Recently, Rabbi Avi Shafran wrote in these pages that it is important to avoid partisanship, or what he called the “political sports team mentality” (The Peril of Partisanship, Aug. 30, page 7). He correctly criticized those who stick to political positions until they “bend over backward to justify the unjustifiable.”
What he did not say, however, is that observant Jews will be deemed “partisan” simply for following the Torah. One political party has now staked out positions on moral issues so grievously divergent from our own that we cannot avoid being described as “taking sides.”
This was not necessarily the case in the past. But to be a mainstream Democrat today, one must support the redefinition of marriage, and immorality. To an increasing extent, one must also believe that Jews in Israel are stealing “Palestinian land,” a notion derived directly from the ancient canards of anti-Semitism and employed once again to justify atrocities. This is why Lakewood, New Jersey, provided the widest point spread in favor of the president of any New Jersey town last November.
With tremendous respect to organizations like Agudath Israel, which carefully lobby state legislators hostile to our basic beliefs, the vibrant and growing Orthodox community is also obligated to respond to the ongoing chillul Hashem created by leaders of American liberal Jewish movements, who declare that “Judaism” requires support for the aforementioned violations of Torah and “political” positions that threaten the safety of our brethren in Eretz Yisrael.
Consider, as well, that were today’s version of the Nazi boycott spearheaded by neo-Nazis, no one would join. It is leftist groups that are stirring hatred on campus under the guise of an “Israel” boycott. This being the case, criticism of a president willing to condemn bigotry on “many sides” after the riots in Charlottesville was wrongheaded and counterproductive — in fact, he deserved our gratitude.
It is worth dwelling on this example. Rabbi Shafran asserts the following:
“An actual fact is that, at the ‘Unite the Right’ rally in Charlottesville, one side was entirely composed of white supremacists of varied stripes but the other was mostly comprised of non-radical, non-violent opponents of white supremacy. And that the former group contained no very fine people.”
Eyewitnesses, however, tell a very different story. The New York Times reported the comments of Michelle Piercy, who “drove all night with a conservative group that opposed the planned removal of a statue of the Confederate general Robert E. Lee.” The Times, hardly a right-wing news outlet, described Piercy’s feeling that she and others are subjected to “a harsh double standard that demands they answer for the sins of a radical, racist fringe.” These mainstream conservatives were the “very fine people” to whom President Trump referred and contrasted with the “neo-Nazis and white nationalists.”
The claim that “the other [side] was mostly comprised of non-radical, non-violent opponents” fares no better under critical examination. Isabella Ciambotti, a student at the University of Virginia, observed multiple acts of violence against the “white supremacist crowd,” including an older man beaten with a stick while already down until she “screamed and ran over with several other strangers to help him to his feet.”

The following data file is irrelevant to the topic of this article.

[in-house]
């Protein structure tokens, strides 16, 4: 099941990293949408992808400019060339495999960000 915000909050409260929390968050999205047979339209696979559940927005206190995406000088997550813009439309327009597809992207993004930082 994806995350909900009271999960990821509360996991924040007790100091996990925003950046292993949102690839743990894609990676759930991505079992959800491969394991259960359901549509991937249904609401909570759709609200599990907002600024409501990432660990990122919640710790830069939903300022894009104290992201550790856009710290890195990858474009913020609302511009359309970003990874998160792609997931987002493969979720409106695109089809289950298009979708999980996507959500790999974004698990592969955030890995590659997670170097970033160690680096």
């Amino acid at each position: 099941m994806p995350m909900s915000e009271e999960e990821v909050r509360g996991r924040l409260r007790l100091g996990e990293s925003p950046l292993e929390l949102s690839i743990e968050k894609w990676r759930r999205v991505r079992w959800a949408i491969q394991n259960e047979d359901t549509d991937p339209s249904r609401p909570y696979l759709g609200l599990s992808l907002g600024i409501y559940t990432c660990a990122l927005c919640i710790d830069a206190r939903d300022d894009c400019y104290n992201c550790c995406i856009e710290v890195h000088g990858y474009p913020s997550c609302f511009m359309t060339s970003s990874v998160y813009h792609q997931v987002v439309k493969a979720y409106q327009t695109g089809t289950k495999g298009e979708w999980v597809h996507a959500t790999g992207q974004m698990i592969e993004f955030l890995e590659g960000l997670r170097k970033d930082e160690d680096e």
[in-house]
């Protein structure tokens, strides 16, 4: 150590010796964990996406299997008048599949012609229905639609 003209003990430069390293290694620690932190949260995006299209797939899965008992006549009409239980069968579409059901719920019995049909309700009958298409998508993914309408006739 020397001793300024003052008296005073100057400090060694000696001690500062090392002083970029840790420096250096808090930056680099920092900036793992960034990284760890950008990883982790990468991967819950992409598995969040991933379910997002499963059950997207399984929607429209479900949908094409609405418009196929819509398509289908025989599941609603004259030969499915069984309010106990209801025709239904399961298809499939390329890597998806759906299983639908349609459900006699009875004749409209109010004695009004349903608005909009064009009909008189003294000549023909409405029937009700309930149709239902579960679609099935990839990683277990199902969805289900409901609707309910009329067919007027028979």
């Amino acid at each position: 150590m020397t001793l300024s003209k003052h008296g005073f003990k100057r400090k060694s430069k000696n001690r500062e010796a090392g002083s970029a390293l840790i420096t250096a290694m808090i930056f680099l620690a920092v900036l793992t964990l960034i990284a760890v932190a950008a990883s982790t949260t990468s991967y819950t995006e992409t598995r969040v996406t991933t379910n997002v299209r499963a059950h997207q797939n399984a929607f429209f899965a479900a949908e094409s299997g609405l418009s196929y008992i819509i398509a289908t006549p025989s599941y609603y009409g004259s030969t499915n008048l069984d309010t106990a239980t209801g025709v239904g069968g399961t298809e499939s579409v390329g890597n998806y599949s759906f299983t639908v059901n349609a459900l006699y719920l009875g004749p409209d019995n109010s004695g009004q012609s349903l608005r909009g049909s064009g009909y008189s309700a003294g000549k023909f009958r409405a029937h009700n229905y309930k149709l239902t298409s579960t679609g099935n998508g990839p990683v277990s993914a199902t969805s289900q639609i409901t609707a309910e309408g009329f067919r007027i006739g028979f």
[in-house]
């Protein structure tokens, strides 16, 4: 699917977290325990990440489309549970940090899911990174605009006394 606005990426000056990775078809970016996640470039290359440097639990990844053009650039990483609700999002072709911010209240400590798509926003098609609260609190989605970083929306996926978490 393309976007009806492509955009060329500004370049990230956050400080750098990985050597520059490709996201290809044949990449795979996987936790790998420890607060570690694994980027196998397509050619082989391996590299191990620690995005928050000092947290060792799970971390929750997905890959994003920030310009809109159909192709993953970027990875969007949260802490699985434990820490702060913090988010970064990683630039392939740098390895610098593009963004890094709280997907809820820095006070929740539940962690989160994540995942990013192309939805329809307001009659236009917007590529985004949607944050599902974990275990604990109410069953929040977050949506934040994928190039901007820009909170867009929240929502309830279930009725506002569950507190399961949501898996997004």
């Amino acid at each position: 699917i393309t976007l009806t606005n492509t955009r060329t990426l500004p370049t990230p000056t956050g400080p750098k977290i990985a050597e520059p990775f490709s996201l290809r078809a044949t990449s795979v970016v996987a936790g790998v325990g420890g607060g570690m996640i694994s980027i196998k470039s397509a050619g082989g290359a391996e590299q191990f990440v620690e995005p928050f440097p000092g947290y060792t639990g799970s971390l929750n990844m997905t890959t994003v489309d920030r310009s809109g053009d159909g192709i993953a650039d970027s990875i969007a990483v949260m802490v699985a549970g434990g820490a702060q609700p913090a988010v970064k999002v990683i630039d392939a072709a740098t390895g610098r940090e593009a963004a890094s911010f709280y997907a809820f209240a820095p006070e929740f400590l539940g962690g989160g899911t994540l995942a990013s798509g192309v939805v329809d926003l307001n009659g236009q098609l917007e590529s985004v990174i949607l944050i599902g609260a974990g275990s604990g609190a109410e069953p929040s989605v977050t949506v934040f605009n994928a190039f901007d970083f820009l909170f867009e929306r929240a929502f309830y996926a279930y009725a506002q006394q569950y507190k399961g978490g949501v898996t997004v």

The report of Charlottesville resident Rebekah Manning is still more illustrative:
“I stood with a group of interfaith clergy and other people of faith in a nonviolent direct action meant to keep the white nationalists from entering the park to their hate rally. We had far fewer people holding the line than we had hoped for, and frankly, it wasn’t enough. … we were prepared to be beaten to a bloody pulp. … But we didn’t have to, because the anarchists and anti-fascists got to them before they could get to us. I’ve never felt more grateful and more ashamed at the same time.”
From Boston to Berkeley, Antifa used the following weeks to prove the president correct about the bigotry and violence “on many sides.” Thus while it was true, politically, that the president should have specifically called out groups that supported him in the election, his comments were both accurate and helpful to our interests.
So we must question: From where did Rabbi Shafran receive his distorted picture of the reality in Charlottesville? This is not difficult to discern.
Just days after a neo-Nazi drove his car into counter protesters in Charlottesville, there was a much more massive and planned vehicle-ramming attack committed by Muslim terrorists in Barcelona, Spain. Two CNN broadcasters immediately suggested a “copycat” relationship between the attacks — apparently unaware that Charlottesville was the eighth vehicle-ramming attack of 2017, and all of the previous seven were committed by Muslim terrorists, all but one in Europe. The idea that Charlottesville provided the model for Barcelona was and remains patently ludicrous, but the media itself has become so partisan that it often cannot report neutral facts.
A nonpartisan stance does not balance objective reality against partisan falsehoods. The fact that Israel attempts to avoid civilian casualties while its enemies celebrate the murder of children is not a partisan, pro-Israel position. Support of comments that call out bigotry and violence on “many sides” is not partisan, either.
And as mentioned earlier, our self-identification as “conservatives” on a host of issues is not, in actuality, partisan, but the unavoidable consequence of being shomrei Torah u’mitzvos. If we acknowledge that Torah ideas are now understood to be the underpinnings of a first-world society, then stating our true beliefs is valuable shtadlanus as well, good for America and for its millions of Jewish citizens.